After taking home a record-setting 11 victories at the 2016 Tony’s, performing for the president at the White House multiple times, and selling tickets for record-breaking prices, there is no arguing that the success of the Broadway musical phenomena, Hamilton, has been revolutionary in its own right. However, these accomplishments have not come without controversy. Earlier this year, a casting call for Hamilton was released on social media, indicating that the producers were “Seeking NON-WHITE men and women…for Broadway and upcoming Tours.” This word choice received harsh criticism and accusations of “reverse racism” from those both inside and outside of the theatre world, with critics expressing their disdain at the fact that the show would omit white performers from auditioning. In their minds, the auditions should have been open for everyone to attend.
I would argue that what has made Hamilton so successful is that it is a commentary on the white-washed past of the United States through the lens of the diverse populations that live and work here in present-day. The fact that the historically white, male founding fathers are played by a primarily non-white cast of black and Latinx actors really forms the context and the messages that the show seeks to convey.
How would the musical change if Alexander Hamilton was not played by Lin-Manuel Miranda and Aaron Burr was not played by Leslie Odom, Jr.? Consider the implications of a white man on stage, spitting out lines such as, “Immigrants: we get the job done!” It would surely still be enjoyable to watch, however the story being told would not be the same and the commentary on the racial dynamics of past and present-day America would certainly be nonexistent. Take Dreamgirls or The Color Purple as some more examples; they would be completely different shows if the leads were played by a white cast. It just would not set the same context in order to provide the same intended messages to their viewers.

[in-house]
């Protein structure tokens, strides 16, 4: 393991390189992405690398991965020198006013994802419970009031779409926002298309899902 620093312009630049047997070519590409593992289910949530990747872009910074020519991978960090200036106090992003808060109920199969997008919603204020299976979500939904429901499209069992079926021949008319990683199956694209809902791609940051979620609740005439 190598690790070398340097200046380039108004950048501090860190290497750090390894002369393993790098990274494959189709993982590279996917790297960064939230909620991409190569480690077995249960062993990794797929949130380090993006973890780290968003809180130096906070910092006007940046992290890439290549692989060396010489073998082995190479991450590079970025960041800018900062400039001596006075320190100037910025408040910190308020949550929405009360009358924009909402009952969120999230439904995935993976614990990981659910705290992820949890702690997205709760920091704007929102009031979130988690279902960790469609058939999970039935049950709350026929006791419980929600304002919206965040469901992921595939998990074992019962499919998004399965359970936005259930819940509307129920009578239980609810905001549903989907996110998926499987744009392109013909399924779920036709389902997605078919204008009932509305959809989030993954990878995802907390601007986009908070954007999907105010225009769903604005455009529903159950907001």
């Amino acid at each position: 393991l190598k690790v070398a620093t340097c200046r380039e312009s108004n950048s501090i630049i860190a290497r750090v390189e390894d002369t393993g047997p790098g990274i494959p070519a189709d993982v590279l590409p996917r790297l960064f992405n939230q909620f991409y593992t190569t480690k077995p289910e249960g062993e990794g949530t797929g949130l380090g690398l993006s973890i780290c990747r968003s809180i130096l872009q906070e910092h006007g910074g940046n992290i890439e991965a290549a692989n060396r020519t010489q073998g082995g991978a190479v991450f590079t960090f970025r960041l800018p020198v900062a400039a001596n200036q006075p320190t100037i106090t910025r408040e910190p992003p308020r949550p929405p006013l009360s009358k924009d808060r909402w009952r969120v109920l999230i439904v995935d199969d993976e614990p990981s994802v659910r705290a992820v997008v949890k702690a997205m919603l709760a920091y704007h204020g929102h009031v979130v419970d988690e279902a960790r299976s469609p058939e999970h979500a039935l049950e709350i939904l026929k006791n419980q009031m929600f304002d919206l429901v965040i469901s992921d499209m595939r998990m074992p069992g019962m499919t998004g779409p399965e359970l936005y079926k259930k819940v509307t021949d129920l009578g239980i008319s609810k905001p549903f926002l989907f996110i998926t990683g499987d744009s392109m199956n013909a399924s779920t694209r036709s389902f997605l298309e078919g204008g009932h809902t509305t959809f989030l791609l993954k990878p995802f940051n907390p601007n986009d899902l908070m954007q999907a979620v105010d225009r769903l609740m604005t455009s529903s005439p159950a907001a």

As for Hamilton’s intended message, it appears as though Lin-Manuel Miranda and the other producers of the show aim to make a statement on the binary of reality versus fictionalized reality. In reality, the founding fathers of America were white men who placed people of color in subordinate positions, through institutions such as enslavement. In Hamilton’s fictionalized reality, and through lines like “…we all know who’s really doing the planting,” the people of color become those in power. In other words, the show argues that enslaved people and other marginalized groups were responsible for growing America’s economy and making it the successful superpower that it is today.
The professional theatre rules state that the use of “non-(anything)” in a casting call is considered to be outright discrimination. In essence, Hamilton’s mistake was that they should have specified what races they wanted, rather than what races they did not want. However, it seems that criticizing the show’s poor choice of words is not the same as criticizing their wish to fill certain roles with actors of color. After all, shouldn’t members of the theatre community celebrate the fact that more actors of color are being given the chance to be cast in a history-making musical and, thus, becoming less “invisible” in mainstream entertainment?
In her discussion on “The Rebirth of Caste,” Michelle Alexander describes the various systematic ways in which the American political system has essentially locked black Americans into a subordinate state due to laws and custom (classically enacted by white men). In essence, Hamilton is a way for people of color to reclaim this and to rewrite their own history, per se, as well as to comment on present-day racial tensions. While institutions such as enslavement and segregation are obsolete, people of color continue to be forced into positions of marginalization. Lin-Manuel Miranda’s choice to place black, Latinx, and Asian Americans in the political roles of power that continue to systematically fail them is not only a statement, but the beginning of a conversation.
Was Hamilton’s casting call word-choice an act of “reverse racism” towards whites, or an act of support towards people of color?